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Working in tech, learning new skills, becoming a freelancer: It sounds great, but you already have a lot going on.

If you’re going to invest time into learning new skills, there needs to be a significant payoff, and you need to be able to fit it into your calendar. That rush you feel from visions of a high-paying, creatively fulfilling job can lead to a crash when you think about the logistics of switching careers. So we ask:

How long does it even take to learn to code?

After talking to three professionals about their experiences with coding, I found that when it comes to careers in tech, a better question to ask is: How long does it take to get started?

Kevin Ng, Tech Lead at Wildebeest, says to remember that learning to code is a subjective process. Since tech careers are all about flexibility, there isn’t one rigid path you must follow.

Your learning curve will depend a lot on your goals and aspirations. A career as a freelance web designer and a career as a software engineering manager require different amounts of learning and experience. And that’s great news, because it means you can choose a tech role based on the lifestyle you want.

If you’re serious about learning to code—and particularly if you learn through doing—Ng recommends starting with a reputable coding bootcamp where you can learn enough basics to get your foot in the door as a junior developer. The advantage to this approach, he says, is that you’ll learn the most current and marketable tech skills in a matter of months. At that point, you’ll be ready to hone them in a real job setting.

Still, we’re all busy and scheduling is arguably the most important factor in ensuring you reach your goals. So what’s a good ballpark figure for how long this will take?

“It’s an ongoing process to keep up with the changing landscape of programmable technologies,” Ng says. “[But] if your goal is to quickly learn the basics of coding, your career could be started in as little as three months.”

Other experts agree with Ng’s approach. Izzy Piyale-Sheard, Community Manager at Lighthouse Labs, a coding bootcamp based in Canada, echoes the idea of using a bootcamp program to catapult yourself into real work. But what’s even more important, he says, is just getting started—in whatever way works for you.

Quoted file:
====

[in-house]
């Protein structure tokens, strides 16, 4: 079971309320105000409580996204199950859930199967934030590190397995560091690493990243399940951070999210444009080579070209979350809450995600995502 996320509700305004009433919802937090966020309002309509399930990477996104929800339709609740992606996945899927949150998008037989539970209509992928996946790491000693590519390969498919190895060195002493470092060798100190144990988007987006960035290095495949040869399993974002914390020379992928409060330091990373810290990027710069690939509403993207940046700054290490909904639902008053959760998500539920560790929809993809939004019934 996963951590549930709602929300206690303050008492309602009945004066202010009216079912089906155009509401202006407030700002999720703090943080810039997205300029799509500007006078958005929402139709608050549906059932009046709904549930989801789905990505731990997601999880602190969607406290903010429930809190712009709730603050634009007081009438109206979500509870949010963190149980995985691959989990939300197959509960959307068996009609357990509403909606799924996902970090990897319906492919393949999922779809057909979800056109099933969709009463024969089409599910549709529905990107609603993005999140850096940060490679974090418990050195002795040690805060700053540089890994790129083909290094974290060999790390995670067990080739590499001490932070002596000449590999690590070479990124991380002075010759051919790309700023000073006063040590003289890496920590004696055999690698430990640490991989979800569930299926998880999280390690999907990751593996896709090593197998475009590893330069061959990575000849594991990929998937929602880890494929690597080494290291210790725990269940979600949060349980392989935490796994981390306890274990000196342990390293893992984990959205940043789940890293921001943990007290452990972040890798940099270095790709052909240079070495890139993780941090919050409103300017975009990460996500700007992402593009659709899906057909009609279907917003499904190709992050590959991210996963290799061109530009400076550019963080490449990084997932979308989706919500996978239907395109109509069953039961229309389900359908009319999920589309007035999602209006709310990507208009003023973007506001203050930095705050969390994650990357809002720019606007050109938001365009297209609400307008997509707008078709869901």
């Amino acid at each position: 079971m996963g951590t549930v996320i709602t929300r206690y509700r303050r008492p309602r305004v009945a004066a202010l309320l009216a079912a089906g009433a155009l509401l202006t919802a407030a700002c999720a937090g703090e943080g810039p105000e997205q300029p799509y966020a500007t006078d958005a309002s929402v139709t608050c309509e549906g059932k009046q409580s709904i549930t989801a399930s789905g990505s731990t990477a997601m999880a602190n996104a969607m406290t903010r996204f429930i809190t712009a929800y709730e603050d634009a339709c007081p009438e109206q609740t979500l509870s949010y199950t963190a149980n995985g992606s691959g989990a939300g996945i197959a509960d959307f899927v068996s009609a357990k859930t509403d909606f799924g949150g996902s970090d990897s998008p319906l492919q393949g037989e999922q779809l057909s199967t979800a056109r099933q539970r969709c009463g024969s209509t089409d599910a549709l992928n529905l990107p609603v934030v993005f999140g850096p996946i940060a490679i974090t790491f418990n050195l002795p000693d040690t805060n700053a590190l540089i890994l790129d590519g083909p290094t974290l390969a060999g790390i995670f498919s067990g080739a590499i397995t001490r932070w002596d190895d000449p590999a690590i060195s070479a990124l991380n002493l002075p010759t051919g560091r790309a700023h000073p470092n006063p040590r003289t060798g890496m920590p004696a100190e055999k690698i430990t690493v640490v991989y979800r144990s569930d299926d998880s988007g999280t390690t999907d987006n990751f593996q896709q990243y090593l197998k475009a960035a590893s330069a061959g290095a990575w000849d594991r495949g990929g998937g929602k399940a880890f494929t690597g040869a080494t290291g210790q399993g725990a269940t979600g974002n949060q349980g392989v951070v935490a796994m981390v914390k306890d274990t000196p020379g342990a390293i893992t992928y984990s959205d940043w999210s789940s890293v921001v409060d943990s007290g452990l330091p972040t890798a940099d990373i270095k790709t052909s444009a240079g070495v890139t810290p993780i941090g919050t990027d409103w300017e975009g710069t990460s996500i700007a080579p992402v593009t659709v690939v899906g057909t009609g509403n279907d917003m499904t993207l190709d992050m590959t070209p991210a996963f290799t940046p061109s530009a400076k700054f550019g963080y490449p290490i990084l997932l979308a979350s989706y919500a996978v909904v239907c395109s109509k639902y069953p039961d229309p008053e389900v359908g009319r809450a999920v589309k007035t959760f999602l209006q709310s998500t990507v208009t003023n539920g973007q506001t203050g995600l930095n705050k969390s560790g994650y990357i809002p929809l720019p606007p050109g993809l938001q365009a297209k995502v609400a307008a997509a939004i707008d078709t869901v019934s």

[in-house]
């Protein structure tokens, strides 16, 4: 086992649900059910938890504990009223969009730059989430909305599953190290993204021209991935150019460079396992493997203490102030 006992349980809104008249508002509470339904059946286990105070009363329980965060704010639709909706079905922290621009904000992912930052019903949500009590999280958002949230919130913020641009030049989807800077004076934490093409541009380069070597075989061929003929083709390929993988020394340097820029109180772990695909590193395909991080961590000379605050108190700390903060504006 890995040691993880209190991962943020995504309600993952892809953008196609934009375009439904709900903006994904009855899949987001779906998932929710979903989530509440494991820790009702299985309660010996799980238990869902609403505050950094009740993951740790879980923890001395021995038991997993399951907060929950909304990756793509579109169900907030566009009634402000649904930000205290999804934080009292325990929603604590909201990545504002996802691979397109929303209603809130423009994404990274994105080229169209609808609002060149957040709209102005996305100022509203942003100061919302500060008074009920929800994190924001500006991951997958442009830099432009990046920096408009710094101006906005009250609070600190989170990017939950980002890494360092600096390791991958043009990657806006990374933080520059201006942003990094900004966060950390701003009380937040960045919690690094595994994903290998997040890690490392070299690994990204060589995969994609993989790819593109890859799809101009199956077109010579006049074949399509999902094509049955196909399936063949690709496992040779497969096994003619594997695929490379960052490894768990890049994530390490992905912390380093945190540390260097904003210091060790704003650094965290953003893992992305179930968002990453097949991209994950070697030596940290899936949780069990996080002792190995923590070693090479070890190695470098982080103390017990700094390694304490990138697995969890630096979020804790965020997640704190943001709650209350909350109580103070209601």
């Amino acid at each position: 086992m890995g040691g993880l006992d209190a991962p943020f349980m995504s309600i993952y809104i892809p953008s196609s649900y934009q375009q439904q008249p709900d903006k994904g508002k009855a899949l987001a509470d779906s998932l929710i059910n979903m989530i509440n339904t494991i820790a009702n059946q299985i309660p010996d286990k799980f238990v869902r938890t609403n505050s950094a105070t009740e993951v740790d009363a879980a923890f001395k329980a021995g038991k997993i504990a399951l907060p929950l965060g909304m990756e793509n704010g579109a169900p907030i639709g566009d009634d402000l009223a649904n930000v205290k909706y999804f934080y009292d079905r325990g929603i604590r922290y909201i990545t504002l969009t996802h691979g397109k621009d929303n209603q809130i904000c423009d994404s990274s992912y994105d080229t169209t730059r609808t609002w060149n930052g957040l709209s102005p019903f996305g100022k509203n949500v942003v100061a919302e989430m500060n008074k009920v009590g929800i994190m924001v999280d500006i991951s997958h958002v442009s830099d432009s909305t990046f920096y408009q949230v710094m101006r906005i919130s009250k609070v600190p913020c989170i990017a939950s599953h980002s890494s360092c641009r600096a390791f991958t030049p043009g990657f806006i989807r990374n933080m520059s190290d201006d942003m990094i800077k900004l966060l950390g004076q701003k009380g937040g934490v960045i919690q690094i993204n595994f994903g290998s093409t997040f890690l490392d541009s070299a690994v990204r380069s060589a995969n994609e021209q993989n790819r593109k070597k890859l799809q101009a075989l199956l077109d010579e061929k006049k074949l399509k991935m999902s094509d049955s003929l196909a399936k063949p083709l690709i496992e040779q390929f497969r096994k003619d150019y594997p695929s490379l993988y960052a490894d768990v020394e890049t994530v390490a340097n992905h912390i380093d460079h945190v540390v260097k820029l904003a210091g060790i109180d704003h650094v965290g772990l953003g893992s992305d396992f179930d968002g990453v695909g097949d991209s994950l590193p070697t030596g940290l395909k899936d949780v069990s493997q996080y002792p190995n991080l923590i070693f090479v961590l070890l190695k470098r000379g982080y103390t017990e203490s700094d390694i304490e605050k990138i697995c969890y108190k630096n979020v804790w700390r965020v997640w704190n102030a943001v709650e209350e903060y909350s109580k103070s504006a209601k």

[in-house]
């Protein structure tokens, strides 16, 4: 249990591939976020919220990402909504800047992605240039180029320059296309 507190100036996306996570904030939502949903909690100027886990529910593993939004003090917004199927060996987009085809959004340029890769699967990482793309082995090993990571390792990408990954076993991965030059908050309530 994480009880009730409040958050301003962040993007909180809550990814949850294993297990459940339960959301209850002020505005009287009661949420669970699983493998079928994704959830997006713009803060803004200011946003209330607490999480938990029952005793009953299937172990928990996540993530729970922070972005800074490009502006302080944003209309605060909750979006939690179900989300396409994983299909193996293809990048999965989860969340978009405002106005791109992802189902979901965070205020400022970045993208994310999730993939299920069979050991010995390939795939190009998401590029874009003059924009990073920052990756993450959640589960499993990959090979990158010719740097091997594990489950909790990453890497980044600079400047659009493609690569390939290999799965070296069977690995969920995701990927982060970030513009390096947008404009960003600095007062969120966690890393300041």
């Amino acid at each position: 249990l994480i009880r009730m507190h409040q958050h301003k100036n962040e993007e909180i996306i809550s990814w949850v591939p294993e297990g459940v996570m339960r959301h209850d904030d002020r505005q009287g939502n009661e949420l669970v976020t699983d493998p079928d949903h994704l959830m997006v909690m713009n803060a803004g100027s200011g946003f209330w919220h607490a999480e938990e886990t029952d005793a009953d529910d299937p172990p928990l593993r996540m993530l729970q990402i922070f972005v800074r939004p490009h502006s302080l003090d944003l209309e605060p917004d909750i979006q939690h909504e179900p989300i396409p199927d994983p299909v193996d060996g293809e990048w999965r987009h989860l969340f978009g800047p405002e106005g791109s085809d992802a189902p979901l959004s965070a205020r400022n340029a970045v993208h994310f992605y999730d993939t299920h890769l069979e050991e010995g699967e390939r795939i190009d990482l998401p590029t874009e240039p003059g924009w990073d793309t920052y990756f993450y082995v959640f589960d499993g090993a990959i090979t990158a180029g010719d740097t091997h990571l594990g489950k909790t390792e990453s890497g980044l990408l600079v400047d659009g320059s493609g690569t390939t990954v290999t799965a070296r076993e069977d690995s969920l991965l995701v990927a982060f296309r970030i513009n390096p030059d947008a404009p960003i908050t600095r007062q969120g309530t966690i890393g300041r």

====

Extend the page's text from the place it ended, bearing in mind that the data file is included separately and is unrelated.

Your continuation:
Whether it’s a bootcamp format where you learn the basics through intensive eight, 10, or 12-week sessions, or a more gradual introduction through free workshops, meetups, and groups like freeCodeCamp, NodeSchool, and Women Who Code, that initial investment of time will allow you to start your career, at which point you will continue building your skills while getting paid.

Basically, you just need a little time to learn to speak coding language. From there, a lot of your learning will be ongoing and done in a workplace setting.

When I asked him if there was a point in his own career when he felt he’d officially “learned to code,” Piyale-Sheard said that in a lot of ways he feels like he still hasn’t, because that isn’t the point. Even instructors at his coding bootcamp who have been coding for 20 years are constantly learning, he says.

Just like any sustainable industry, tech is always evolving—and your skills evolve with it. It doesn’t take much to clear the hurdle from knowing nothing to having a beginner’s skill set, and once you do you’ll be in the position for a new career and a lifetime of learning, creative challenges, and self-improvement.

Wendy Zenone, Application Security Engineer at Lending Club, offers her own example of going from zero to coding in a short time. Zenone didn’t have a technical background before she learned to code. It was through her exposure to tech while working in digital marketing that Zenone realized “coding was the future,” and she enrolled in a 12-week bootcamp course.

By the end of it, she was coding a complete piece of software by herself. What was even more valuable, though, was that she built a foundation for a tech career and found the momentum that catapulted her into paid work.

Like Ng and Piyale-Sheard, Zenone is still learning, and she deals with a bit of imposter syndrome even at this point in her career. But she harnesses it for motivation to keep sharpening her tech skills. “If you don’t use it, you lose it, so I’m [always] refreshing my skills,” she says. “If you want to stay relevant in the tech industry, you must continue to learn.”

The big takeaway? Learning to code is a process that will be woven into your entire career. The most important thing is simply to start—and taking that first step is easy.

This article was originally published on Skillcrush. It has been republished here with permission.